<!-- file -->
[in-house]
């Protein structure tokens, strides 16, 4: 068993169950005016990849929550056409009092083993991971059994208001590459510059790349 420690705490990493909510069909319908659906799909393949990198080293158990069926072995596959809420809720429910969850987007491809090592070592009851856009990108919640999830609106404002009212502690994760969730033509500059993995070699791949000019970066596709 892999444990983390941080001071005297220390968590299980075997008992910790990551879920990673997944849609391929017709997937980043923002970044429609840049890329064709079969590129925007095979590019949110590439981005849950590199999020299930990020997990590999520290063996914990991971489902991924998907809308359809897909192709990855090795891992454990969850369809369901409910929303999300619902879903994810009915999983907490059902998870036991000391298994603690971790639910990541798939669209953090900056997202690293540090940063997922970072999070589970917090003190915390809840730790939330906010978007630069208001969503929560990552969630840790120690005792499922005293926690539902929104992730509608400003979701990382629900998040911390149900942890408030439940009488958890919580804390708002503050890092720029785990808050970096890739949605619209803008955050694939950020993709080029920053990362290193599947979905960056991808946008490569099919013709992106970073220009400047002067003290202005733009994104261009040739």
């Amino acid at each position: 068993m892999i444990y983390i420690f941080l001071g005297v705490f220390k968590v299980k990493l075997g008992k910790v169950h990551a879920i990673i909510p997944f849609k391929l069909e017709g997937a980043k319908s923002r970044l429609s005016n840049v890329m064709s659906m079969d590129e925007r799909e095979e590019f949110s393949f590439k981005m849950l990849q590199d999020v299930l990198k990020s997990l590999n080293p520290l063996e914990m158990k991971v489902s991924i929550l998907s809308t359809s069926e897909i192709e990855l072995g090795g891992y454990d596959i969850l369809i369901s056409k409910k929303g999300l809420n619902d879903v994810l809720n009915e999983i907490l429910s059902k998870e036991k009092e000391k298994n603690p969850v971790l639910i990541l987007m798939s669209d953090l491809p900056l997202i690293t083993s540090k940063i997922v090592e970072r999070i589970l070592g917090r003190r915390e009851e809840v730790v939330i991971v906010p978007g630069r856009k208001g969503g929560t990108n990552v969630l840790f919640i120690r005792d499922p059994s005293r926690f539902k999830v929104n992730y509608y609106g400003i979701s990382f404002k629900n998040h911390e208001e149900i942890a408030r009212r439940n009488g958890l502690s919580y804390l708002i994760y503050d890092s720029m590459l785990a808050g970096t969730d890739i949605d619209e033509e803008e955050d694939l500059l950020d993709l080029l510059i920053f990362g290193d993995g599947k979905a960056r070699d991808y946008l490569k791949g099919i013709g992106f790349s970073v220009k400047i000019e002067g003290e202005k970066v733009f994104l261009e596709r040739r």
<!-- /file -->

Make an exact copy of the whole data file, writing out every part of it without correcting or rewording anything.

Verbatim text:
[in-house]
């Protein structure tokens, strides 16, 4: 068993169950005016990849929550056409009092083993991971059994208001590459510059790349 420690705490990493909510069909319908659906799909393949990198080293158990069926072995596959809420809720429910969850987007491809090592070592009851856009990108919640999830609106404002009212502690994760969730033509500059993995070699791949000019970066596709 892999444990983390941080001071005297220390968590299980075997008992910790990551879920990673997944849609391929017709997937980043923002970044429609840049890329064709079969590129925007095979590019949110590439981005849950590199999020299930990020997990590999520290063996914990991971489902991924998907809308359809897909192709990855090795891992454990969850369809369901409910929303999300619902879903994810009915999983907490059902998870036991000391298994603690971790639910990541798939669209953090900056997202690293540090940063997922970072999070589970917090003190915390809840730790939330906010978007630069208001969503929560990552969630840790120690005792499922005293926690539902929104992730509608400003979701990382629900998040911390149900942890408030439940009488958890919580804390708002503050890092720029785990808050970096890739949605619209803008955050694939950020993709080029920053990362290193599947979905960056991808946008490569099919013709992106970073220009400047002067003290202005733009994104261009040739």
């Amino acid at each position: 068993m892999i444990y983390i420690f941080l001071g005297v705490f220390k968590v299980k990493l075997g008992k910790v169950h990551a879920i990673i909510p997944f849609k391929l069909e017709g997937a980043k319908s923002r970044l429609s005016n840049v890329m064709s659906m079969d590129e925007r799909e095979e590019f949110s393949f590439k981005m849950l990849q590199d999020v299930l990198k990020s997990l590999n080293p520290l063996e914990m158990k991971v489902s991924i929550l998907s809308t359809s069926e897909i192709e990855l072995g090795g891992y454990d596959i969850l369809i369901s056409k409910k929303g999300l809420n619902d879903v994810l809720n009915e999983i907490l429910s059902k998870e036991k009092e000391k298994n603690p969850v971790l639910i990541l987007m798939s669209d953090l491809p900056l997202i690293t083993s540090k940063i997922v090592e970072r999070i589970l070592g917090r003190r915390e009851e809840v730790v939330i991971v906010p978007g630069r856009k208001g969503g929560t990108n990552v969630l840790f919640i120690r005792d499922p059994s005293r926690f539902k999830v929104n992730y509608y609106g400003i979701s990382f404002k629900n998040h911390e208001e149900i942890a408030r009212r439940n009488g958890l502690s919580y804390l708002i994760y503050d890092s720029m590459l785990a808050g970096t969730d890739i949605d619209e033509e803008e955050d694939l500059l950020d993709l080029l510059i920053f990362g290193d993995g599947k979905a960056r070699d991808y946008l490569k791949g099919i013709g992106f790349s970073v220009k400047i000019e002067g003290e202005k970066v733009f994104l261009e596709r040739r």